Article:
PULLMAN, Wash. — Allan Smith always enjoyed learning from the Northwest
Native American tribes he studied as a professor of anthropology at
Washington State University.

Now, after his death, he has made sure that members of those tribes will have
the chance to learn, too, with the establishment of the Plateau Native American
Educational Trust. The trust provides income for scholarships to WSU’s
College of Liberal Arts, the Intercollegiate Center for Nursing Education/WSU
College of Nursing in Spokane, and Lewis-Clark State College in Lewiston,
Idaho.

Smith had a tremendous amount of respect for and gratitude to the Native
American tribes he studied, said Mary Jane Kreager, a longtime friend at WSU.

“This scholarship is Dr. Smith’s expression of gratitude to Native Americans
for allowing him to research their culture,” she said. “It was his desire that their
heritage be preserved for future generations of Native Americans.”

At WSU, the endowment will initially provide about $40,000 in scholarships
each year for liberal arts and nursing students. The gift effectively triples the
amount of money in the College of Nursing scholarship endowment.
Furthermore, the scholarship money has few restrictions on it. Students who
are part-time may be eligible for aid, and scholarship money can be provided
for things like travel or childcare.

The money may help address problems in health care for Native American
tribes in Eastern Washington, said Dorothy Detlor, dean of the ICNE/WSU
College of Nursing. With a tremendous shortage of Native American nurses
nationwide, cultural sensitivity, a key piece in adequately providing quality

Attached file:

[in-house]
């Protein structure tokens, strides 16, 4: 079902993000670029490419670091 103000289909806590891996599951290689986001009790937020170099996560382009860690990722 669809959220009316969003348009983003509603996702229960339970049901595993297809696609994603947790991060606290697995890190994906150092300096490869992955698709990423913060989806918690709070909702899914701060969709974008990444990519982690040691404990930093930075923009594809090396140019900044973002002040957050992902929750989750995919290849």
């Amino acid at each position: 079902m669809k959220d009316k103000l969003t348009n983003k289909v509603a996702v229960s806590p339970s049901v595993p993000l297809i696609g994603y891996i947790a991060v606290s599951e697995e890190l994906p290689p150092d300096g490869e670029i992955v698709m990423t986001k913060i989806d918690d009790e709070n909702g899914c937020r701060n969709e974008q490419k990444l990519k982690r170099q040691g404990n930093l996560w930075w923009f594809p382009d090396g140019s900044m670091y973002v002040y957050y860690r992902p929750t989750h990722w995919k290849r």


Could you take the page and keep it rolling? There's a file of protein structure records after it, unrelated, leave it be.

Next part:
care, is often missing.

“Our present Native American recruitment and retention program will be
greatly enhanced because of Dr. Smith’s thoughtfulness and recognition of
this need,” she said.

Beneficiaries of the trust also anticipate that the gift will go a long way toward
increasing and promoting diversity on campus.

“The College of Liberal Arts prides itself in the promotion of diversity not only
as a matter of educational curriculum, but as a vital experiential element of
community and collaboration,” said Dean Barbara Couture. “Dr. Smith’s gift
gives us the opportunity to address the relevance of this important issue well
beyond the classroom.”

Smith was a cultural anthropologist and linguist with particular expertise in the
Native American tribes of the Northwest. Soft-spoken and generous, he didn’t
concern himself with material goods. A lifelong learner, he enjoyed his
extensive library. His broad range of interests included playing the piano and
collecting stamps, says Kreager.

He was also known as being hard-working, remembers Don Bushaw, who
retired as WSU vice provost for instruction in 1993. Smith would do tasks like
typing his own letters that most people would delegate. He greatly admired the
simplicity of the tribes he studied.

“He respected them,” said Kreager. “They had a very simple way of life, and
that’s the way he was, too.”

Born in Norwood, Pa., he graduated magna cum laude from Yale with a
bachelor’s degree in sociology. He continued his graduate work there in the
late 1930’s, doing a comprehensive study of the tribal territory and an
ethnographic survey of traditional culture of the Kalispel Indian tribe of
northeastern Washington. He was the first to write down the Kalispel
language. Throughout his career, he continued his research of the
Columbia-Plateau ancestry.

He served in Naval Intelligence during WWII and received a Purple Heart.
Smith began teaching at WSU in 1947, and in 1965 became chairman of the
newly formed Department of Anthropology. He was named academic vice
president in 1969, and retired from WSU in 1978. After retiring, he wrote a book
and several articles. He died last September at the age of 86.

Smith’s wife, Ann Gertrude Smith, known as Trude, was also intimately
involved in his work. A registered nurse, she authored and co-authored
numerous articles with him. She died in 1977. The nursing scholarships are
named for her.

Although he accumulated significant wealth during his lifetime, those who
knew Smith said it is not surprising that he would share it.

“He found all his wealth in his field notes,” said Sue Cook of First Security
Bank, trustee for his estate.

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